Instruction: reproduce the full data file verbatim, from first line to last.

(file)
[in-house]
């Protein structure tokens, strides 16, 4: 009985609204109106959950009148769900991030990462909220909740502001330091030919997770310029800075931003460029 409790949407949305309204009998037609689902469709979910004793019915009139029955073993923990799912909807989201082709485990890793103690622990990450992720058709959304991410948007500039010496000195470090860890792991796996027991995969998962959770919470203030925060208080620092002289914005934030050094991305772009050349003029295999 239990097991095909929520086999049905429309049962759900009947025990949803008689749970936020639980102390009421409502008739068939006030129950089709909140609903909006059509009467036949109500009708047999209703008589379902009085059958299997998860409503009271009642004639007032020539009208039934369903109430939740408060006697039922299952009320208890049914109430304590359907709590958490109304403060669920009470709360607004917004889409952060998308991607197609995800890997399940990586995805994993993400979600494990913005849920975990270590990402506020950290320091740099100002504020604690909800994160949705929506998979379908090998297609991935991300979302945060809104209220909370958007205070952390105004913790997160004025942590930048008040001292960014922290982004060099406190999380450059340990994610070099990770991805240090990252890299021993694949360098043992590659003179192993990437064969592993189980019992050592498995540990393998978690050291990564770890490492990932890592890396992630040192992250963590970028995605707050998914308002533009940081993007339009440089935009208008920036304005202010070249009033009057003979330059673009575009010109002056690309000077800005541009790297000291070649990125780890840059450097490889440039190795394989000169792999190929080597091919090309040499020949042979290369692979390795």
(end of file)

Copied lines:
[in-house]
């Protein structure tokens, strides 16, 4: 009985609204109106959950009148769900991030990462909220909740502001330091030919997770310029800075931003460029 409790949407949305309204009998037609689902469709979910004793019915009139029955073993923990799912909807989201082709485990890793103690622990990450992720058709959304991410948007500039010496000195470090860890792991796996027991995969998962959770919470203030925060208080620092002289914005934030050094991305772009050349003029295999 239990097991095909929520086999049905429309049962759900009947025990949803008689749970936020639980102390009421409502008739068939006030129950089709909140609903909006059509009467036949109500009708047999209703008589379902009085059958299997998860409503009271009642004639007032020539009208039934369903109430939740408060006697039922299952009320208890049914109430304590359907709590958490109304403060669920009470709360607004917004889409952060998308991607197609995800890997399940990586995805994993993400979600494990913005849920975990270590990402506020950290320091740099100002504020604690909800994160949705929506998979379908090998297609991935991300979302945060809104209220909370958007205070952390105004913790997160004025942590930048008040001292960014922290982004060099406190999380450059340990994610070099990770991805240090990252890299021993694949360098043992590659003179192993990437064969592993189980019992050592498995540990393998978690050291990564770890490492990932890592890396992630040192992250963590970028995605707050998914308002533009940081993007339009440089935009208008920036304005202010070249009033009057003979330059673009575009010109002056690309000077800005541009790297000291070649990125780890840059450097490889440039190795394989000169792999190929080597091919090309040499020949042979290369692979390795």